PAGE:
Tanz Centre for Research in Neurodegenerative Diseases

Frontotemporal Dementia

Frontotemporal Dementia (FTD) is the second most common form of dementia after Alzheimer’s disease.

FTD is an age-related heterogeneous clinical syndrome characterized by early behavioral change and cognitive decline. It represents a group of primary degenerative dementias with predominant frontal and/or temporal lobe symptoms (e.g. decline in social and personal behavior, stereotyped behavior).  Approximately 10-20% of cases are genetically inherited (familial FTD) with the remaining 80% of cases occurring sporadically (sporadic FTD), with no known cause of disease.

Clinical Features

  • Behavioral abnormalities
  • Decreased initiative
  • Social disinhibition
  • Impulsivity, over-activity
  • Emotional blunting
  • Stereotyped behavior

Pathology of FTD

FTD disorders include frontotemporal lobar degeneration (also called dementia lacking distinctive histological features), frontotemporal lobar degeneration with motor neuron disease, corticobasal degeneration and FTD with parkinsonism linked to chromosome 17 (FTDP17). The neuropathological characteristics of FTD include frontal and temporal lobe atrophy with neuronal loss and gliosis (with tau or ubiquitinated inclusions). The microscopic pathology varies markedly in different forms of FTD.

Genetics of FTD

MAPT gene: Microtubule-associated protein tau, encoded by the MAPT gene is important for microtubule assembly and stabilization. About 50% of all autosomal dominant FTD families are explained by MAPT mutations. In the normal adult human brain, tau protein is soluble and exists as six isoforms. To date 42 pathogenic MAPT mutations have been reported in 124 families (age-at-onset 20-80 years). MAPT mutations are clustered in exons 9-13 and affect microtubule assembly or axonal transport. Some of the exon 10 missense substitutions and intronic mutations affect the splicing of exon 10 and cause an increase the 4-repeat tau isoform.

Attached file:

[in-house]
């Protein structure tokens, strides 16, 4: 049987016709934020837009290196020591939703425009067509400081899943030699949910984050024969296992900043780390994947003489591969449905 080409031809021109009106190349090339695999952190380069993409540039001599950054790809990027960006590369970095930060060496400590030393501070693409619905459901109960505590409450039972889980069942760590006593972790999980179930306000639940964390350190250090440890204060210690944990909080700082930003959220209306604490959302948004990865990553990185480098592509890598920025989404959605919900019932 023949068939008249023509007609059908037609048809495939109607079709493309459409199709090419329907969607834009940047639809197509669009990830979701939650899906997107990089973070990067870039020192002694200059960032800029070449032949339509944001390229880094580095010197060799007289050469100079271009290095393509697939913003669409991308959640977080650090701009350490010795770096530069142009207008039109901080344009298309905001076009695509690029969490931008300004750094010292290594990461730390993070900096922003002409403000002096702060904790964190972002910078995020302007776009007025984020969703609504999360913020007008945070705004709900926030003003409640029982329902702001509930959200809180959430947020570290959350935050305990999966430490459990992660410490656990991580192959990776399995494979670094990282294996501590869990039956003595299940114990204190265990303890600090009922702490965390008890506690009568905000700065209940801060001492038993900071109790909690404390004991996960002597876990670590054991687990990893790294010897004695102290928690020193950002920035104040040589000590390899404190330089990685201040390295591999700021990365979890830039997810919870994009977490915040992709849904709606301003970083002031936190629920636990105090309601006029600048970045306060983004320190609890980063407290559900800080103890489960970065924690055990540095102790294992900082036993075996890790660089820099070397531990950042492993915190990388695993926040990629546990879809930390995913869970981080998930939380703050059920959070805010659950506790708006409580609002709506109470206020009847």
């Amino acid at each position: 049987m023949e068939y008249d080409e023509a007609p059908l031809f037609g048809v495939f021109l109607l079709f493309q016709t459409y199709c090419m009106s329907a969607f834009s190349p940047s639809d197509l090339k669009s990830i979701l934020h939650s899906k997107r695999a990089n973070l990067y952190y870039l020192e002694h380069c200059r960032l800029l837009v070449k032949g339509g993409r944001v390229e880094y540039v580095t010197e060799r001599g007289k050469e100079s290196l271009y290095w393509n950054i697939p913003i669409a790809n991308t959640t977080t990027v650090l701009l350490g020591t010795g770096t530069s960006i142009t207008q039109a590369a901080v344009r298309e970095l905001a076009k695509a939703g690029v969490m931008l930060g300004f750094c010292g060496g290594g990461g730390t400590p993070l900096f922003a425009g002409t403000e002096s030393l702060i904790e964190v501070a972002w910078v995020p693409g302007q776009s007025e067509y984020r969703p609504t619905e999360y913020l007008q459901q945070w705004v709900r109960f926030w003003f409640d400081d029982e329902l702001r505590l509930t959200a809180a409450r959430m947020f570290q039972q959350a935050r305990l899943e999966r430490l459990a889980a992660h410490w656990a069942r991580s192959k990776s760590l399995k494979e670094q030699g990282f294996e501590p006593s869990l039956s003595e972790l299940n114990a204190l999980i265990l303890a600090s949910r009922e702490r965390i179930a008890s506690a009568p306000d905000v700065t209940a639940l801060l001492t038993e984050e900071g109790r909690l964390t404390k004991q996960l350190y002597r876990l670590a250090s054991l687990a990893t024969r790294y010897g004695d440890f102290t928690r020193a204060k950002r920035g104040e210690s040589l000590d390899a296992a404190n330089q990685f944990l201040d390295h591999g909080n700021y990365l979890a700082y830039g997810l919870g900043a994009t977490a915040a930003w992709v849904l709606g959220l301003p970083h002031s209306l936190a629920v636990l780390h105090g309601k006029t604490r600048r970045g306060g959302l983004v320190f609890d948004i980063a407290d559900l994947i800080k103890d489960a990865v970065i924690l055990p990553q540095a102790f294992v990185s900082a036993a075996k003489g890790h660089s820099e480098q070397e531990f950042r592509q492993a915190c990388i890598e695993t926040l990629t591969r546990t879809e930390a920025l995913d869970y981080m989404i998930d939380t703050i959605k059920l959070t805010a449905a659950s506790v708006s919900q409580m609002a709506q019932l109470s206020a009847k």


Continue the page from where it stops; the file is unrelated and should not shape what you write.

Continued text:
Progranulin (PGRN) gene

There are several dominant FTD families linked to the chromosome 17q21 region in which MAPT mutations were excluded. The disease in these families is caused by mutations in the progranulin gene (PGRN). To date 54 pathogenic PGRN mutations have been reported in 146 families. FTD is the result of the reduction of PGRN protein because the mutant form is destroyed. The PGRN gene encodes a secreted growth factor involved in the regulation of multiple processes including development, wound repair and inflammation. Patients with PGRN mutations do not have tau-pathology. Instead there are ubiquitin-immunoreactive neuronal cytoplasmic and intranuclear inclusions. A key component of these inclusions is Tar DNA-binding protein (TDP-43).

Chromatin-modifying protein 2B (CHMP2B) gene

CHMP2B mutation resulting in aberrant RNA splicing was reported to be the cause of autosomal dominant FTD in a large Danish family linked to chromosome 3p12.1. In addition, CHMP2B mutations were found in several patients with sporadic Amyotrophic lateral sclerosis (ALS). CHMP2B is expressed in neurons of most regions of the brain and its function is important for the recycling or degradation of cell surface receptors.

Breakthroughs - Frontotemporal Dementia and related disorders

Working across disciplines, scientists at the Tanz Centre have contributed to the understanding of Frontotemporal Dementia (FTD), a complex disorder with multiple causes but which shares many similarities to Alzheimer’s disease. Tanz Centre scientists have been credited with several new findings, including:

 

With its similarities to Alzheimer’s, including the deposition of tau protein as neurofibrillary tangle-like structures inside neurons in some cases, Tanz researchers have identified several families with mutations in the tau or progranulin genes.
In a global “first”, identifying the FTD-causing mutations in the IFT74 gene on chromosome 9 (2006).
Generating a robust transgenic mouse model of disorders such as FTD, Alzheimer’s disease, and PSP, in which the tau protein accumulates inside brain cells, and leads to neurodegeneration. The tau protein is the principle component of neurofibrillary tangles. This mouse will help us and other scientists understand why the tau protein aggregates into neurotoxic intracellular inclusions, and how this causes neurodegeneration.